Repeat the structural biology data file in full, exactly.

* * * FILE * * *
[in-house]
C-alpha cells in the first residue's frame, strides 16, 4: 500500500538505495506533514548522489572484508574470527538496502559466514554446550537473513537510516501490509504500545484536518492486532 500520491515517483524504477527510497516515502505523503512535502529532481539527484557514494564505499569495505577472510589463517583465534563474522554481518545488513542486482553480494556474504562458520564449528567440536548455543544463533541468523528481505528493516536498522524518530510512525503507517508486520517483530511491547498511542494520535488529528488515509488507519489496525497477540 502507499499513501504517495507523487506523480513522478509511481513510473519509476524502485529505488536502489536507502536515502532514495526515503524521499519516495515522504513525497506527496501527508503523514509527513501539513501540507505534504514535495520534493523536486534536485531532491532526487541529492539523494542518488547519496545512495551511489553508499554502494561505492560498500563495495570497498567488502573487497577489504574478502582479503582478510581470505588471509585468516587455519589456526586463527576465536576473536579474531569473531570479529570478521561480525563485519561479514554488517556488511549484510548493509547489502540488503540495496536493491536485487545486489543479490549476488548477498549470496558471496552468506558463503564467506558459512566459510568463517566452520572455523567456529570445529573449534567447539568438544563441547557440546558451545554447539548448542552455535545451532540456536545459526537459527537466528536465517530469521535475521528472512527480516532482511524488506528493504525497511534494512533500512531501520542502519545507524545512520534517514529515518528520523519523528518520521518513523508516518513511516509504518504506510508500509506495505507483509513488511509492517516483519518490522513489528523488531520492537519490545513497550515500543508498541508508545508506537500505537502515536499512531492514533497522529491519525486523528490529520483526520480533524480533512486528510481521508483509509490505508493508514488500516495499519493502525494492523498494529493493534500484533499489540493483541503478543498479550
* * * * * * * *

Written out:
[in-house]
C-alpha cells in the first residue's frame, strides 16, 4: 500500500538505495506533514548522489572484508574470527538496502559466514554446550537473513537510516501490509504500545484536518492486532 500520491515517483524504477527510497516515502505523503512535502529532481539527484557514494564505499569495505577472510589463517583465534563474522554481518545488513542486482553480494556474504562458520564449528567440536548455543544463533541468523528481505528493516536498522524518530510512525503507517508486520517483530511491547498511542494520535488529528488515509488507519489496525497477540 502507499499513501504517495507523487506523480513522478509511481513510473519509476524502485529505488536502489536507502536515502532514495526515503524521499519516495515522504513525497506527496501527508503523514509527513501539513501540507505534504514535495520534493523536486534536485531532491532526487541529492539523494542518488547519496545512495551511489553508499554502494561505492560498500563495495570497498567488502573487497577489504574478502582479503582478510581470505588471509585468516587455519589456526586463527576465536576473536579474531569473531570479529570478521561480525563485519561479514554488517556488511549484510548493509547489502540488503540495496536493491536485487545486489543479490549476488548477498549470496558471496552468506558463503564467506558459512566459510568463517566452520572455523567456529570445529573449534567447539568438544563441547557440546558451545554447539548448542552455535545451532540456536545459526537459527537466528536465517530469521535475521528472512527480516532482511524488506528493504525497511534494512533500512531501520542502519545507524545512520534517514529515518528520523519523528518520521518513523508516518513511516509504518504506510508500509506495505507483509513488511509492517516483519518490522513489528523488531520492537519490545513497550515500543508498541508508545508506537500505537502515536499512531492514533497522529491519525486523528490529520483526520480533524480533512486528510481521508483509509490505508493508514488500516495499519493502525494492523498494529493493534500484533499489540493483541503478543498479550